Up front disclaimer – we don’t think that our power grid will fail this coming weekend. But – and here’s the thing that applies to all prudent prepping – we don’t know for sure, one way or the other. Anything that is unknown but possible is exactly that – a possibility, and we need to keep all possibilities in mind and assign varying degrees of priority to the risks they represent and the appropriate way to mitigate their potential risks.
As we pointed out on Wednesday, the sun is entering a period of potentially peak cyclical activity, and additionally is experiencing some unusual changes to its underlying magnetic poles. Underscoring our comments, on Thursday an ‘extreme solar flare’ erupted on Thursday (reported here and elsewhere).
And as we pointed out a couple of months back, experts predict there is a 12% chance of a catastrophic failure of our national electricity distribution grid, as a result of solar storm induced issues, some time in the next ten years. It seems reasonable to assume that this risk will be concentrated more on the next two or three years of maximum solar activity, rather than the years after that as activity drops down again.
So, there’s a real risk, and it applies to the next few years.
Now for more worrying news. The experts themselves don’t seem to understand exactly what might happen, when, how or why. This article points out that NOAA and NASA can’t get their stories straight about the strength of current solar storm headed our way, or when it might arrive.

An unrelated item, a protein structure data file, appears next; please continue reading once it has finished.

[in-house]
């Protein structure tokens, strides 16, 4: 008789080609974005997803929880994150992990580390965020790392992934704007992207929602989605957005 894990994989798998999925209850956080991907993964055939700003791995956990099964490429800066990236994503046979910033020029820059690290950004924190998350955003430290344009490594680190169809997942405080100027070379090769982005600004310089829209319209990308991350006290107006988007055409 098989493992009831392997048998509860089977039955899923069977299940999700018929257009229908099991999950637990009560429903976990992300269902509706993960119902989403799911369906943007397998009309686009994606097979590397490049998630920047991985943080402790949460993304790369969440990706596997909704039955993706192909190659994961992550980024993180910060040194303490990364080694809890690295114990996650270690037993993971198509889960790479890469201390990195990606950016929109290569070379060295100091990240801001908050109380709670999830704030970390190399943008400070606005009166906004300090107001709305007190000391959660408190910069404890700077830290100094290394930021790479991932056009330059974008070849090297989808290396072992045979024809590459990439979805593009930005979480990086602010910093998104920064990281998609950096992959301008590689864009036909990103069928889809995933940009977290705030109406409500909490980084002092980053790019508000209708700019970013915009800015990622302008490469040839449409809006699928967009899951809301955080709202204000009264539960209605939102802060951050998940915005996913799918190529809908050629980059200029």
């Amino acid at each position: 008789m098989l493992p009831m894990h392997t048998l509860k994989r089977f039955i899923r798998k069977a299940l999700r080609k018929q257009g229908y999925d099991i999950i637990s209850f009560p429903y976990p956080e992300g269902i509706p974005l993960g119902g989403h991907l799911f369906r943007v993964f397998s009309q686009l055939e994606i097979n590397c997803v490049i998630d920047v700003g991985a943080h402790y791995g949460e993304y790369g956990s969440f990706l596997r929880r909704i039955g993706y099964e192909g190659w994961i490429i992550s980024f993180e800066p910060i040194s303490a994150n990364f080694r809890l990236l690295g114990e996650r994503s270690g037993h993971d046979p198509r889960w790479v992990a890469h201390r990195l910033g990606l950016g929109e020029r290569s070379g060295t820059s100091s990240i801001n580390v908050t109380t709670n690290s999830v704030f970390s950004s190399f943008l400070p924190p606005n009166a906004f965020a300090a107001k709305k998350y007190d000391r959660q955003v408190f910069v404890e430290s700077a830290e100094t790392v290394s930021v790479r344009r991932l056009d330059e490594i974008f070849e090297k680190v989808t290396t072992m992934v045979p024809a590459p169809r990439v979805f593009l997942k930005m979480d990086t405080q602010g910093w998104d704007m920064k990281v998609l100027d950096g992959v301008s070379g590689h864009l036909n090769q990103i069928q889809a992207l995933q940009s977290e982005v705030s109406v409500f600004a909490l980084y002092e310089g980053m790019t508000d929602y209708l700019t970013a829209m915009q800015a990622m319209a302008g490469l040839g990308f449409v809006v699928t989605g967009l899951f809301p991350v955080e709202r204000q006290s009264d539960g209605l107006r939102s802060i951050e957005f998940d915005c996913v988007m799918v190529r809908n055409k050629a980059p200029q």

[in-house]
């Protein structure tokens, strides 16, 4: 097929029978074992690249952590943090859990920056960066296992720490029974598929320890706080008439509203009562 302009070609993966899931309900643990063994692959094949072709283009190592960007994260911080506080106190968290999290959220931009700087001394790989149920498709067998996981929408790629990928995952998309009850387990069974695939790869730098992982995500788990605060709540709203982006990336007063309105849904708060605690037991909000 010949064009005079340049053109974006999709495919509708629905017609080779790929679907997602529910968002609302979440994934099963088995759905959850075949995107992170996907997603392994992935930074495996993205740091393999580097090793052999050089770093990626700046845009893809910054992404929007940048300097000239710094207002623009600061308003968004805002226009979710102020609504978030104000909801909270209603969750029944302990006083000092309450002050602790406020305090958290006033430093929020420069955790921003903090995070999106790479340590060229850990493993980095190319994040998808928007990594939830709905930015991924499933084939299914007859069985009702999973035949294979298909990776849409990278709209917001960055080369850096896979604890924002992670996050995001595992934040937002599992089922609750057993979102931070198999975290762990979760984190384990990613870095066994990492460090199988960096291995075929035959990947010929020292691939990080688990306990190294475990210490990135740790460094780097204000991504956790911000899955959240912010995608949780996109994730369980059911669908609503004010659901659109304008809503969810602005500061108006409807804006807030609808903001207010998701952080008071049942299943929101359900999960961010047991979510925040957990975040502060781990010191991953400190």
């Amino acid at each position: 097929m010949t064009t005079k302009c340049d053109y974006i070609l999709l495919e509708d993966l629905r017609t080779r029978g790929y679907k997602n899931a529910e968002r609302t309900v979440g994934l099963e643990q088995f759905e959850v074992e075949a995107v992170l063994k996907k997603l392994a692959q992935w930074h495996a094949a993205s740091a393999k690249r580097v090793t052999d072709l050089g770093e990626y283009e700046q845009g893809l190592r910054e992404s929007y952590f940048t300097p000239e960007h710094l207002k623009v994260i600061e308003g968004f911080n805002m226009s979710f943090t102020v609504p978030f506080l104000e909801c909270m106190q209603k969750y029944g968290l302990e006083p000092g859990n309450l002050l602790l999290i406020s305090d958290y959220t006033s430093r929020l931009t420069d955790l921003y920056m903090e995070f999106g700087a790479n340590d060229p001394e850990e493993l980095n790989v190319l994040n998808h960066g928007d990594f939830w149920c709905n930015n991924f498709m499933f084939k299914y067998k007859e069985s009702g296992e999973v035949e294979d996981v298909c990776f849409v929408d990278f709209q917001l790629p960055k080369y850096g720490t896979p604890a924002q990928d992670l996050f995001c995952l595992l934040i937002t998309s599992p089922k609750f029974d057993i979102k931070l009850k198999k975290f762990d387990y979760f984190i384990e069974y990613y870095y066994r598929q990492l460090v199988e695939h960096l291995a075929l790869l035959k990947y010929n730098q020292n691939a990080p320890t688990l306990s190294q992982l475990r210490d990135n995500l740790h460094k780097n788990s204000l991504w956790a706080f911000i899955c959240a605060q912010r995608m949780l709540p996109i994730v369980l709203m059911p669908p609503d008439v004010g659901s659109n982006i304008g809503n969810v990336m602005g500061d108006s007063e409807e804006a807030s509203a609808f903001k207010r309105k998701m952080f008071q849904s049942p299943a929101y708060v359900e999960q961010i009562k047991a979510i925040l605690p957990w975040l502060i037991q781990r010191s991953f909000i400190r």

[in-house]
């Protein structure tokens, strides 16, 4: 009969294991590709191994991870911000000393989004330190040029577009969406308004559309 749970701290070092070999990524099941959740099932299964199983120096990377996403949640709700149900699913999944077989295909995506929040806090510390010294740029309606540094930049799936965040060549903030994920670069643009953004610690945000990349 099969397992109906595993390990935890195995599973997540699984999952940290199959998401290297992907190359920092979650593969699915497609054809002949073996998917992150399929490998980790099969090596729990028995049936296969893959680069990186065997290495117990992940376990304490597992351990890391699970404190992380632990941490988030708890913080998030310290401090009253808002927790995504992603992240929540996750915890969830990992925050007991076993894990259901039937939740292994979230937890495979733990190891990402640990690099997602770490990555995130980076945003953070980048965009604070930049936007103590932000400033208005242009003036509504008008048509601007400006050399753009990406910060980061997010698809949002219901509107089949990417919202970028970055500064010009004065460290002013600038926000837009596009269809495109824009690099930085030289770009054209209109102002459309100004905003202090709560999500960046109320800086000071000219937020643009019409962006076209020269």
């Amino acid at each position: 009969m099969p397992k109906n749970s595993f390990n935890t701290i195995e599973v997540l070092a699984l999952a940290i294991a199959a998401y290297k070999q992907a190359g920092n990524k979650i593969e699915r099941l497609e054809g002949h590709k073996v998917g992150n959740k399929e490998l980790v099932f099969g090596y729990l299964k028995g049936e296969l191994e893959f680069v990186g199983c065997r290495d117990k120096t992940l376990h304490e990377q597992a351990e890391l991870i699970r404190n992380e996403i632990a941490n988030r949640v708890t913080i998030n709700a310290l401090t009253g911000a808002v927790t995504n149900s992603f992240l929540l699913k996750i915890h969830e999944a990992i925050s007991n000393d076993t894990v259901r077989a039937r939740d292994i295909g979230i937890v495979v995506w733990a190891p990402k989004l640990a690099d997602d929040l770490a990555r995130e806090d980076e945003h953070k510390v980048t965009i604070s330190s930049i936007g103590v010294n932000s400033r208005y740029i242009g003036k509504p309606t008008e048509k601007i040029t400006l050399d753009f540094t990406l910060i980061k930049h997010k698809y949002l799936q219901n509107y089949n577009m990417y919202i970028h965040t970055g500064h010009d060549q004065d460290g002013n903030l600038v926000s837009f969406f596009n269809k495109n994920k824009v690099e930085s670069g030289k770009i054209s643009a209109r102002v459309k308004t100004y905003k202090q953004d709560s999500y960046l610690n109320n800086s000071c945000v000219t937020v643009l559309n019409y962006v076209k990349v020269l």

That is worrying. They both start off with the same source data, but can’t reach similar conclusions. Are they experts or amateurs? It is like they were both given the same problem ‘If two boys have ten apples between them, and A has four apples more between them, how many apples does B have’ and come up with different answers.
The reason for the confusion is that there’s a lot less exact science in the field of understanding solar flares than we’d hope for. The math problem perhaps reads, instead, ‘If two boys have something kinda sorta like ten or so apples between them, and if A has a handful more than B, how many apples does B have’. And they are given a blurry photo of the two boys but it is hard to make out the shapes of the apples.
So here’s a risk that we know too little about, but which we do know could destroy our modern world, and not only do we know it could do this, we accept there’s actually a measurable significant chance that it will do this.
Amazingly, most of the world finds this level of ignorance reassuring. That’s a bit like the ostrich that buries its head in the sand, isn’t it.
More prudent people find such uncertainty alarming, and choose to focus on somewhere between a realistic and a negative outcome to plan what to do.
If you’d like to know more about the very complicated field of solar conditions and ‘weather’ here’s an interesting starting point on NASA’s site. And here’s an article from 2010 that presciently says that solar storm behavior can surprise forecasters.
The bottom line? Well, no-one really knows for sure. But you’d be well advised to prepare for trouble.